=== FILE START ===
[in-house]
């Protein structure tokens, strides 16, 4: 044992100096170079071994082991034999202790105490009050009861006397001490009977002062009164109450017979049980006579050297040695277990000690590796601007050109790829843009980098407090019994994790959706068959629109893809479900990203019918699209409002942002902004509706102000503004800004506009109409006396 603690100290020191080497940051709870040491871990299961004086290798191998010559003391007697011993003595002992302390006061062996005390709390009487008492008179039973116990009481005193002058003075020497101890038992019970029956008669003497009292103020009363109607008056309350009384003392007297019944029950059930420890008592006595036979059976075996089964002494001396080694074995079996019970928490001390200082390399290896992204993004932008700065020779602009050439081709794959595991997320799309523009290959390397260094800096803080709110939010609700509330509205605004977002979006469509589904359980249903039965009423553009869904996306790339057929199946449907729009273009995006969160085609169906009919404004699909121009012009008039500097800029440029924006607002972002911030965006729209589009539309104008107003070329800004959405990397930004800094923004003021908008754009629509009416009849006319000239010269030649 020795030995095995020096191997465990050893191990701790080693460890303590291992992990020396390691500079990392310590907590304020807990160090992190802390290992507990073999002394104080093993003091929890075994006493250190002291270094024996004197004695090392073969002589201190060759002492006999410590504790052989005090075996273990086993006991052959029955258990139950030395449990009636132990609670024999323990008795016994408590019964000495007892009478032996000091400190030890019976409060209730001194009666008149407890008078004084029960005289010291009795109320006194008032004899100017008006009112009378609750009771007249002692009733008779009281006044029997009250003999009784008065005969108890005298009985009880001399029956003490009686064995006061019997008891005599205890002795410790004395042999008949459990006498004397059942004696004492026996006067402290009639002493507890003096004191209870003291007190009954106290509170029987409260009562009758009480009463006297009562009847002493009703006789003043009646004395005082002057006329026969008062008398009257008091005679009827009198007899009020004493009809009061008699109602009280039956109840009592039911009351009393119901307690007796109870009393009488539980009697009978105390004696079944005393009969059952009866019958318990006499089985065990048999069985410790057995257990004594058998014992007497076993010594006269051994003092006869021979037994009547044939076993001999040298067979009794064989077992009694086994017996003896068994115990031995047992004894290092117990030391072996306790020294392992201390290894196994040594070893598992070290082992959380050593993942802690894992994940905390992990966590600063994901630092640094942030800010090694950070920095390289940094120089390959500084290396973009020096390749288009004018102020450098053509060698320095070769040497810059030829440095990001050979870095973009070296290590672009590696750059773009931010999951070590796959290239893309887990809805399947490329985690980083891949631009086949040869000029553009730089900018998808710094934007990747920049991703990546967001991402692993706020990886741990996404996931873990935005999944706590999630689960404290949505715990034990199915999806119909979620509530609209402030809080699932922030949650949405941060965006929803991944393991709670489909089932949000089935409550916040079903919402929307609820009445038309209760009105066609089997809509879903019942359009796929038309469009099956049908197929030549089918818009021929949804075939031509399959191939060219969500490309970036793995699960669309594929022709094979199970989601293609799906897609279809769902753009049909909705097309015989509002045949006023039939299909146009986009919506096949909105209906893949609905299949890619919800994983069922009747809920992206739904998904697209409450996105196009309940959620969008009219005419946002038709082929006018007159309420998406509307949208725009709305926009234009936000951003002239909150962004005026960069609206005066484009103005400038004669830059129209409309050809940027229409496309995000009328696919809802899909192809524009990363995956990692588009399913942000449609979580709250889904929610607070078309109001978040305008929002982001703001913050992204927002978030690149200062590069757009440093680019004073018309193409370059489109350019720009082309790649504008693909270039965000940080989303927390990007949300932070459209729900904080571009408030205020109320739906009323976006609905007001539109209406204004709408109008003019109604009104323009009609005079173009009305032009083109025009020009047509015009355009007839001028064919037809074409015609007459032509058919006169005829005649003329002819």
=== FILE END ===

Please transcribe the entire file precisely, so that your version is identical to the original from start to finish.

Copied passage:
[in-house]
């Protein structure tokens, strides 16, 4: 044992100096170079071994082991034999202790105490009050009861006397001490009977002062009164109450017979049980006579050297040695277990000690590796601007050109790829843009980098407090019994994790959706068959629109893809479900990203019918699209409002942002902004509706102000503004800004506009109409006396 603690100290020191080497940051709870040491871990299961004086290798191998010559003391007697011993003595002992302390006061062996005390709390009487008492008179039973116990009481005193002058003075020497101890038992019970029956008669003497009292103020009363109607008056309350009384003392007297019944029950059930420890008592006595036979059976075996089964002494001396080694074995079996019970928490001390200082390399290896992204993004932008700065020779602009050439081709794959595991997320799309523009290959390397260094800096803080709110939010609700509330509205605004977002979006469509589904359980249903039965009423553009869904996306790339057929199946449907729009273009995006969160085609169906009919404004699909121009012009008039500097800029440029924006607002972002911030965006729209589009539309104008107003070329800004959405990397930004800094923004003021908008754009629509009416009849006319000239010269030649 020795030995095995020096191997465990050893191990701790080693460890303590291992992990020396390691500079990392310590907590304020807990160090992190802390290992507990073999002394104080093993003091929890075994006493250190002291270094024996004197004695090392073969002589201190060759002492006999410590504790052989005090075996273990086993006991052959029955258990139950030395449990009636132990609670024999323990008795016994408590019964000495007892009478032996000091400190030890019976409060209730001194009666008149407890008078004084029960005289010291009795109320006194008032004899100017008006009112009378609750009771007249002692009733008779009281006044029997009250003999009784008065005969108890005298009985009880001399029956003490009686064995006061019997008891005599205890002795410790004395042999008949459990006498004397059942004696004492026996006067402290009639002493507890003096004191209870003291007190009954106290509170029987409260009562009758009480009463006297009562009847002493009703006789003043009646004395005082002057006329026969008062008398009257008091005679009827009198007899009020004493009809009061008699109602009280039956109840009592039911009351009393119901307690007796109870009393009488539980009697009978105390004696079944005393009969059952009866019958318990006499089985065990048999069985410790057995257990004594058998014992007497076993010594006269051994003092006869021979037994009547044939076993001999040298067979009794064989077992009694086994017996003896068994115990031995047992004894290092117990030391072996306790020294392992201390290894196994040594070893598992070290082992959380050593993942802690894992994940905390992990966590600063994901630092640094942030800010090694950070920095390289940094120089390959500084290396973009020096390749288009004018102020450098053509060698320095070769040497810059030829440095990001050979870095973009070296290590672009590696750059773009931010999951070590796959290239893309887990809805399947490329985690980083891949631009086949040869000029553009730089900018998808710094934007990747920049991703990546967001991402692993706020990886741990996404996931873990935005999944706590999630689960404290949505715990034990199915999806119909979620509530609209402030809080699932922030949650949405941060965006929803991944393991709670489909089932949000089935409550916040079903919402929307609820009445038309209760009105066609089997809509879903019942359009796929038309469009099956049908197929030549089918818009021929949804075939031509399959191939060219969500490309970036793995699960669309594929022709094979199970989601293609799906897609279809769902753009049909909705097309015989509002045949006023039939299909146009986009919506096949909105209906893949609905299949890619919800994983069922009747809920992206739904998904697209409450996105196009309940959620969008009219005419946002038709082929006018007159309420998406509307949208725009709305926009234009936000951003002239909150962004005026960069609206005066484009103005400038004669830059129209409309050809940027229409496309995000009328696919809802899909192809524009990363995956990692588009399913942000449609979580709250889904929610607070078309109001978040305008929002982001703001913050992204927002978030690149200062590069757009440093680019004073018309193409370059489109350019720009082309790649504008693909270039965000940080989303927390990007949300932070459209729900904080571009408030205020109320739906009323976006609905007001539109209406204004709408109008003019109604009104323009009609005079173009009305032009083109025009020009047509015009355009007839001028064919037809074409015609007459032509058919006169005829005649003329002819």